Ms HOWLETT - The Government, Tasracing and the Office of Racing Integrity and industry participants are continually working to improve greyhound welfare in Tasmania. Fewer greyhound litters are being bred. Fewer dogs are being euthanased, and more dogs are being rehomed than ever before. The Government is spending a record amount of money into animal welfare.

Ms O'CONNOR - Do you want to answer the question?

Ms HOWLETT - Euthanasia rates have been steadily decreasing over recent years. In 2015-16, 678 greyhounds were euthanased, but with measures put in place by the industry this had decreased to 40 in 2020-21.

Ms O'CONNOR - Minister, you didn't answer the question which was in relation to the rigour and independence of ORI and the RSPCA's investigation. I challenge you on that statement which you've made at the Estimates table, that greyhound racing participants are animal lovers. Of course, many are, but you can't say that as a blanket statement when I've given you evidence of Mr Bullock mistreating an injured dog and showing no love for that dog.

Can you go back to the question I asked? We need an assurance that the investigation by ORI and the RSPCA will be rigorous and independent and not cowed by the fact that Mr Bullock basically props up the greyhound racing industry in this state?

Ms HOWLETT - Ms O'Connor, I have full confidence that that process will take place, but I am not going to comment any further on the case. As you've said, the Office of Racing Integrity and the RSPCA are investigating the case and I'm not going to comment any more.

Ms O'CONNOR - Can I just take you back to your statement then, that greyhound racing participants are animal lovers? Do you accept that there are some people in the greyhound industry who are not there because they love animals? They are there to make money?

Ms HOWLETT - The majority of people that I know who are participants in all three codes actually are animal lovers and treat their animals exceptionally well.

Ms O'CONNOR - Not Mr Bullock, hey?

Ms HOWLETT - I am not talking about Mr Bullock. I am not commenting on Mr Bullock. As I said, the case is under investigation.

Ms O'CONNOR - There is a witness to how that dog was treated.

Ms O'CONNOR - Minister, back to the Mowbray incident. There is CCTV footage of the incident. We didn't have an assurance from you before, even though I asked twice for you to confirm that the ORI and RSPCA investigation would be thoroughly independent and rigorous. Can you confirm that the investigation will obtain the CCTV footage which allegedly shows Mr Bullock in the vet? Mr Eriksson's looking keen to answer the question.

Mr ERIKSSON - No, Ms O'Connor, I'm not looking keen but I'm quite happy to do so at the minister's direction.

Ms O'CONNOR - I misrepresented you. Sorry.

Mr ERIKSSON - My understanding is that that CCTV footage has been secured and other CCTV footage is being looked at. Again, I am not being made aware of the details of the investigation. As the minister said, I have full confidence that ORI in conjunction with the RSPCA will appropriately investigate this matter.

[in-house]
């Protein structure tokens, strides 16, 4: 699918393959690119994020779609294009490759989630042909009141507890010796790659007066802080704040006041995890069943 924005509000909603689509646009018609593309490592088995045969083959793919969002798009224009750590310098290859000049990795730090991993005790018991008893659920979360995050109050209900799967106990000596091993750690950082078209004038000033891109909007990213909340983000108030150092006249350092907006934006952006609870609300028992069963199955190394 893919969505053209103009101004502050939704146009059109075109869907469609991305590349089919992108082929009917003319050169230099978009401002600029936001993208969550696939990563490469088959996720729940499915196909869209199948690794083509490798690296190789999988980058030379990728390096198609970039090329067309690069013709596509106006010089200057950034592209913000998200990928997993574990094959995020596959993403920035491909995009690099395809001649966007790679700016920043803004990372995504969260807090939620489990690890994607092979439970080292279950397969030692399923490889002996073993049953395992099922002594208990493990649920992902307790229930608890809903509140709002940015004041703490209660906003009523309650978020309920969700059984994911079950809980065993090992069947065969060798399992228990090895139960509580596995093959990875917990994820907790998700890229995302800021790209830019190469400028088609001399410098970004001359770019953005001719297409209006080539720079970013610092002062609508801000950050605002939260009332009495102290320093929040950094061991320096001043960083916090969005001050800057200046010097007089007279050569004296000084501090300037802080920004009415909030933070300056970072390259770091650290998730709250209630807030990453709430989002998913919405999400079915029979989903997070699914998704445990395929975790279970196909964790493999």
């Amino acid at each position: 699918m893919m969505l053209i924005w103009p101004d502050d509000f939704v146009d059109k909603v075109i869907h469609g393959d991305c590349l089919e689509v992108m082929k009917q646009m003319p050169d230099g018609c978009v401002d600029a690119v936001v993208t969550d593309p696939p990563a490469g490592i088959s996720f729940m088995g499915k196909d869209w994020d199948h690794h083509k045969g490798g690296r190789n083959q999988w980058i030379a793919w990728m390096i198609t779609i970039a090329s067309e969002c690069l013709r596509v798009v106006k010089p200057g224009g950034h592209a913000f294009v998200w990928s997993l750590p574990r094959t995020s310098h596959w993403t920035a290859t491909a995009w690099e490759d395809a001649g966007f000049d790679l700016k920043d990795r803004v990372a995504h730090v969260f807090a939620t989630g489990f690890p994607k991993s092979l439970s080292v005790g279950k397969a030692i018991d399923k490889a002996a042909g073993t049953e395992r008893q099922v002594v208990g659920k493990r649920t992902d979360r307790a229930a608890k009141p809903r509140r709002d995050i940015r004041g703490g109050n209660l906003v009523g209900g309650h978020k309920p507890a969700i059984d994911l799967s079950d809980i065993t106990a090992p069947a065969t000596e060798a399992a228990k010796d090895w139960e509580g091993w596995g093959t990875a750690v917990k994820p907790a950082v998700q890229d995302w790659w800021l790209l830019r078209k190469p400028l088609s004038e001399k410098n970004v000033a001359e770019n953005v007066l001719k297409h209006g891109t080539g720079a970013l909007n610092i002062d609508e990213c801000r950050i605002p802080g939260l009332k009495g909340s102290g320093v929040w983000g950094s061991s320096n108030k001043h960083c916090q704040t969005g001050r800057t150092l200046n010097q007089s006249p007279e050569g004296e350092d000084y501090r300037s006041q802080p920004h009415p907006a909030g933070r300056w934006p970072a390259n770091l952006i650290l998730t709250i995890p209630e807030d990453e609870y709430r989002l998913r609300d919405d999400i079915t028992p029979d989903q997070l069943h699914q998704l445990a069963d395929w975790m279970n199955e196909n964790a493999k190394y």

Ms O'CONNOR - Thank you, Mr Eriksson. Minister, we asked about the dead dog's name earlier and I didn't quite catch it. Did you say Ta Bernard? We can't find any record of the dog although we are aware Mr Bullock owns eight dogs from that litter?

Ms HOWLETT - That was the information that I had, the name of the greyhound. Yes, that's our understanding.

Ms O'CONNOR - Mr Eriksson said that under the rules of racing there's no capacity to suspend a trainer during an investigation. This is a question for the minister. Given that there's a whole lot of codes, whether it be sport, in business, sometimes in government, if a person is under investigation they're suspended. Are you prepared to have a look at the rules of racing to give ORI or Tasracing greater capacity to suspend a person who has done potentially the wrong thing during an investigation? This relates specifically to a most serious accusation of cruelty towards animals.

Ms HOWLETT - Thank you, Ms O'Connor. We always work under the national rules in each code, whether it be greyhound, thoroughbred, or harness. We're guided by the national rules and we will continue to do so.

Ms O'CONNOR - You're not going to have a look at the rules of racing?

Ms HOWLETT - Mr Monteith has started his investigation into the Office of Racing Integrity. He will be looking at a broad range of items, including making sure that we are following the national rules.

Mr ERIKSSON - If I may. Ms O'Connor, the rules of racing have two levels: the national rules, which we support fully, and local rules, of which we have a reasonable number in greyhounds and are, in fact, stricter than most mainland states.

Ms O'CONNOR - Thank you for that but there's no capacity to suspend.

Mr ERIKSSON - Not directly. The Director of Racing is able to put a suspension in place but will evaluate that on the basis, as I said before, of animal welfare, capacity to manage the dogs and the nature of the incident. I'm not aware of the details of the investigation that is being undertaken by ORI, just that it is being undertaken. They have been talking to a wide range of people. My understanding is that they have also exhumed the animal to do -

Ms O'CONNOR - Ta Bernard.

Ms HOWLETT - Pardon?

Ms O'CONNOR - Ta Bernard.

Mr ERIKSSON - As I said, I'm not aware of the name of the dog and I apologise for that. I just don't know.

Ms O'CONNOR - It had a name.

Mr ERIKSSON - It did have a name but I did not know its name. I'm quite happy to acknowledge that and that's a failure. In relation to the original question, the director does have some discretion, but in this instance I think he has looked at the initial part of the investigation and deemed that at this point it's not appropriate to suspend Mr Bullock. I'm putting, to some extent, words in the director's mouth. That's all that I really need to say.

There are a number of matters that are taken into account - animal welfare, natural justice, and how the investigation is proceeding - and I can't comment on behalf of the director apart from that.

Ms O'CONNOR - Can I ask a final question on this line because I have only asked three questions, Mr Ellis. Does the director of racing write a statement of reasons for taking the decision not to suspend an industry participant? Is there a record that justifies the decision not to suspend a person who was witnessed dragging a broken dog out of the vet's and throwing it into the back of the car?

Mr ERIKSSON - That would be at the director's discretion. My understanding is that the director will be drafting a full report in line with the investigation and in respect to the RSPCA's investigation. I have confidence that this investigation will be carried out appropriately.